2016 Senior Bowl Interview: Jeremy Cash – S (Duke)
Senior Bowl 2016 Interview – Jeremy Cash – S (Duke)
Hgt: 6’ 7/8”
Hand: 9 ½”
Arm: 32 3/8”
Wing: 6’ 6 ¼”
PROFILE: In 2015 named to AP All American First Team. Named the ACC’s Defensive Player of the Year and was named the recipient of the 2015 Jim Tatum Award as the ACC’s top senior football scholar-athlete. He became the first student-athlete in ACC history to secure both the Tatum Award and a major on-field honor in the same season. Has already received his undergraduate degree in psychology and a Master’s in liberal studies. Was an Academic All-ACC selection in 2014.
On what the Senior Bowl experience means to him:
Means a lot. These guys out here are some of the best athletes in the country. They come from their respective schools where they were stars. Now, you’re going up against some of the best talent everyday for the next week. It’s a true testament of how good of a player you are. You may be the best in your conference, but can you really say that you are one of the best in the country?
On playing at Duke, who traditionally hasn’t been known for it’s football program but in recent years has produced some NFL-quality players, and what it has meant to him to be a part of that new tradition at a school that has always had the basketball tradition but not the football recognition:
It’s great to be part of that … I guess renaissance … because we put in a lot of hard work trying to get as much respect as possible. To be able to put people in the league who been able to have successful careers, that’s probably even more rewarding, not for themselves, but for Duke and the Duke community. It’s a true testament to players all over the country who may go to these smaller schools that say … hey, you don’t necessarily have to go to those powerhouse schools in order to make it to the NFL and be successful.
On whether he has talked to any other players who have been through the draft process and what advice they may have given him:
I talk to Laken Tomlinson (former Duke OG) probably every other day. He was a 1st round draft pick last year to the Lions and his best advice to me – just stay in the books. Stay away from any bad influence and pretty much have tunnel vision. If you set your mind to making it to the NFL and being successful in the NFL, that has to be your main priority. You have to wash out all the influences and understand that some of your friends might be upset because that’s your primary focus. But I mean, that’s really life. You have to stay the course. If you want to get somewhere, there’s no shortcuts.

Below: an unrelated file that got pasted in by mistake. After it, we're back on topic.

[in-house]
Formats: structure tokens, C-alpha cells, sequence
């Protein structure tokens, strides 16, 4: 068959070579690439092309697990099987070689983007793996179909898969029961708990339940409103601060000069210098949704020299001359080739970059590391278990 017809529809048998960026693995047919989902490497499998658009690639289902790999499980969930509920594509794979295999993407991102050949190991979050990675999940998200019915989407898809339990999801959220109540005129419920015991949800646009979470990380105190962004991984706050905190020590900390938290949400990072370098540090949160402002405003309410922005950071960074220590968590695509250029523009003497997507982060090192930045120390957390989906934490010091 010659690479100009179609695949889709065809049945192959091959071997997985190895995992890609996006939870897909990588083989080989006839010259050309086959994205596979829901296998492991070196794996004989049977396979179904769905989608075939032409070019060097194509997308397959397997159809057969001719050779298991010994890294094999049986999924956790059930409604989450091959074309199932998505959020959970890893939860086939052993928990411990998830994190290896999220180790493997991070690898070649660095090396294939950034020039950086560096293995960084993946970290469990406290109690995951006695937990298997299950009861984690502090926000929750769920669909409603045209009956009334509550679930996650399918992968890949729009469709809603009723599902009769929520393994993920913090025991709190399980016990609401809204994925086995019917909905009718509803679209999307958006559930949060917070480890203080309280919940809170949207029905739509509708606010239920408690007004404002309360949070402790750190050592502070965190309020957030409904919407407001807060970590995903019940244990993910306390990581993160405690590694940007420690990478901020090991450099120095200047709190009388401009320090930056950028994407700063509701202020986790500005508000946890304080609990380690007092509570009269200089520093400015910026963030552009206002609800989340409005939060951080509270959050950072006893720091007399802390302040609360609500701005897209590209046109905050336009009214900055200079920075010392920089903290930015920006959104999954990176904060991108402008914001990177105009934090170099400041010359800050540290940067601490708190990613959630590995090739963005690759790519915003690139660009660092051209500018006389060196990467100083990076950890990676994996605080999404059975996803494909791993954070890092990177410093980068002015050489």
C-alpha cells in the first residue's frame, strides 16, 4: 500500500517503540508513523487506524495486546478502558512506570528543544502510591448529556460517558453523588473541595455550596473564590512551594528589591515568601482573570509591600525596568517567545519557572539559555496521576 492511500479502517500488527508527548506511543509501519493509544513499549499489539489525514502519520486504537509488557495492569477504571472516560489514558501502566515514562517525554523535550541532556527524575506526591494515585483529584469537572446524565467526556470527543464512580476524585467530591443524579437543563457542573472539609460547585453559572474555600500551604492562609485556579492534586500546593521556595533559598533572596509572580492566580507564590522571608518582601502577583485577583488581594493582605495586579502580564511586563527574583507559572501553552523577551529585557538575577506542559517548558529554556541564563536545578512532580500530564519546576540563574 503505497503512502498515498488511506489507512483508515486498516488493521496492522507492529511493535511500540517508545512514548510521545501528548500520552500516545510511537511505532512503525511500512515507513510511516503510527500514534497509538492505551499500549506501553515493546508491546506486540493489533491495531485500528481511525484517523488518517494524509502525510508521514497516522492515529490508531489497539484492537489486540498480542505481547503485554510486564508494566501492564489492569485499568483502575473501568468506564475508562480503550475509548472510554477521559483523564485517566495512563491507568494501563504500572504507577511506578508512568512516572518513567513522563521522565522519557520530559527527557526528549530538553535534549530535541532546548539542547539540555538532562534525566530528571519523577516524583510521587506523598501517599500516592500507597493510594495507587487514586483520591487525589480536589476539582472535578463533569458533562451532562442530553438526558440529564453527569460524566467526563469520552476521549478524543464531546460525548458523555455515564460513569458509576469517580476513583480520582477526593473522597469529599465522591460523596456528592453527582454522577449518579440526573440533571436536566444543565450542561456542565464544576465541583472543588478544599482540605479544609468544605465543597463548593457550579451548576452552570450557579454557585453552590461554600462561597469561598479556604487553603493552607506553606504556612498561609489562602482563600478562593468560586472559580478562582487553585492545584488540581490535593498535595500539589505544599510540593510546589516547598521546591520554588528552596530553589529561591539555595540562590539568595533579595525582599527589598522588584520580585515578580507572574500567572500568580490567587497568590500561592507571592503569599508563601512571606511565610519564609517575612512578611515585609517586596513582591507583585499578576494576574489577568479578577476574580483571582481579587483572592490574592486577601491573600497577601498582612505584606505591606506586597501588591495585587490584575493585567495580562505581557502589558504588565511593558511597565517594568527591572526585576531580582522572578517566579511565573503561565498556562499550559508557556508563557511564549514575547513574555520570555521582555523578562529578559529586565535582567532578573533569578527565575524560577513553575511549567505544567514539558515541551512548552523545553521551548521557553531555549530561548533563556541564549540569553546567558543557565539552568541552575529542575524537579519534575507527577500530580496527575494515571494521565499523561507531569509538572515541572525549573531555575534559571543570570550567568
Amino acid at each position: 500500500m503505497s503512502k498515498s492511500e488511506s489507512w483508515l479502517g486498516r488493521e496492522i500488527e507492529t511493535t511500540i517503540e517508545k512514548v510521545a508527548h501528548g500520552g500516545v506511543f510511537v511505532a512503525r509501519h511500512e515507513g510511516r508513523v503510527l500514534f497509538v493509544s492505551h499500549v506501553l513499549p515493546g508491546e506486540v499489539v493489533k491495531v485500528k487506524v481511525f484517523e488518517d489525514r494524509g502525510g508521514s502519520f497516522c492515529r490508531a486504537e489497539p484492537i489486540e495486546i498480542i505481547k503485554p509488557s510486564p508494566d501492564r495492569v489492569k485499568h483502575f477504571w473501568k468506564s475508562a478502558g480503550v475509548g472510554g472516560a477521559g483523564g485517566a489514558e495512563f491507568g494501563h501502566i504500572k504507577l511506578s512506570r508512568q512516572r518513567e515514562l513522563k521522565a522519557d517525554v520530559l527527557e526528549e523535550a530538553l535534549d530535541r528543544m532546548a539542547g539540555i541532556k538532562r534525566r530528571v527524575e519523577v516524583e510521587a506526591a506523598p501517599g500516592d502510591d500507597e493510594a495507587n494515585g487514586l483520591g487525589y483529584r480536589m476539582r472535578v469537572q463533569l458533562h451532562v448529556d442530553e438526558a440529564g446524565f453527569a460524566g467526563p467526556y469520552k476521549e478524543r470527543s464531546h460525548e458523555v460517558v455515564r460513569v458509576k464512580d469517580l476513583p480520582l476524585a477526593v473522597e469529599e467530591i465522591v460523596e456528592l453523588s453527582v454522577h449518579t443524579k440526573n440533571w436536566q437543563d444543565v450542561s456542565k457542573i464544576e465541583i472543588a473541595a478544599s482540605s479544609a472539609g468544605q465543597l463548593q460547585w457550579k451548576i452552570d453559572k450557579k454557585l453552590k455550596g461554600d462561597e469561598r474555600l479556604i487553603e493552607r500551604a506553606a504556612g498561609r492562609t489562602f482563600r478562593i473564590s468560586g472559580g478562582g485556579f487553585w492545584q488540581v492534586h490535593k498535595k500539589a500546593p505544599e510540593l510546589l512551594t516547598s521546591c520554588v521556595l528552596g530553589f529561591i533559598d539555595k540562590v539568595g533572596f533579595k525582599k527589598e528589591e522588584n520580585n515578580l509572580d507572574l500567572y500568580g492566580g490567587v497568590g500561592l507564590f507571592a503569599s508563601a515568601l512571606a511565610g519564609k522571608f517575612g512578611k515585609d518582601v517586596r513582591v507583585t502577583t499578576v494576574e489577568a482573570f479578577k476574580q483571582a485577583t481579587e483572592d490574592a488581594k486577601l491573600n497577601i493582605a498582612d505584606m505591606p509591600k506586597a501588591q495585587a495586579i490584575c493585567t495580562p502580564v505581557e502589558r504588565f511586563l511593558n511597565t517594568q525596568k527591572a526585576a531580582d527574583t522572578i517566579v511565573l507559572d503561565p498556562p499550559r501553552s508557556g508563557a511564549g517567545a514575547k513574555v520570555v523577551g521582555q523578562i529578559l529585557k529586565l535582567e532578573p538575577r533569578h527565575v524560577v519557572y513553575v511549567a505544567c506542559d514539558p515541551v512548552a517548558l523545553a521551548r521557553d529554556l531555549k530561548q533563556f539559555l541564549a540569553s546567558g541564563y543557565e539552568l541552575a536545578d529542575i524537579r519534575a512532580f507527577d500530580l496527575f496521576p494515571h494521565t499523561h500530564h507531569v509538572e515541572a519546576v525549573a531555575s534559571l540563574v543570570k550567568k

On what area of his game is his biggest strong suit and is ready for the NFL:
I would say my physicality, particularly in the run game. I can go down there and fill a hole. My instincts are pretty good. That’s something I developed over my career at Duke. I put that on full display for everybody to see. The biggest thing I’m trying to prove here this week is that I can actually cover too! In the 4-2-5 scheme, I’ve been used so much as whether it would be a slot corner, a nickel, as a middle linebacker, or as a defensive end. There were question marks about whether this kid can actually play man coverage or play centerfield and run sideline to sideline. Through my time here I kind of honed in on that and was able to put that on film for everyone to see.
On what non-playmaking traits he feels he can bring to an NFL organization:
I would definitely say that one of the things I bring is leadership and my hard work. As most people already know, I transferred from Ohio State to go to Duke. And through that hard work and leadership, I was able to be voted team captain my junior and senior year. To be voted team captain as a transfer, that speaks volumes in itself. My ability to have garnered not one, but finishing up my second degree at Duke, my Masters, that shows that – hey, this kid, even though football is a full-time job and a priority, he still maintained his discipline in the classroom. I mean those are some of the intangibles that you really can’t coach.
On who he would say is the safety(s) that he would really model his game after:
A lot of people draw comparisons between myself and Deone Bucannon because of his hybrid safety/linebacker role in the Arizona Cardinals defense. And I would venture to say that we have some similarities. Although we’re not the same player – clearly, because he’s in the NFL and I’m not! But between him and Kam Chancellor. I really like the way Kam Chancellor plays. I mean he plays with reckless abandon man, and in the way he just approaches the game. He seeks to exact punishment on any and all players given the opportunity and I do just the same thing.
On what he feels were his biggest achievements while at Duke:
I would say, probably one, being able to win ACC Defensive Player of the Year. I mean that really meant a lot because that’s really me reaping the harvest of my hard work throughout my career there. But ultimately, it really wasn’t just me. I had coaches who coached me and called the right play calls and put me in position to make plays, my teammates who believed in me who did their part so that I could go out there and make my plays. There was really no selfishness with that. They really encouraged me and wanted me to do my best. So by doing my best, there were more eyes pointed toward them in turn.
And the other would be winning the Jim Tatum Award which was the top senior student-athlete in the ACC. I mean, that really shows I have my priorities together. I mean football and my education really went hand-in-hand. I may not necessarily have that third piece of the pie, but I was able to put those two priorities in order in understanding that my academia will take me further in life than anything else would!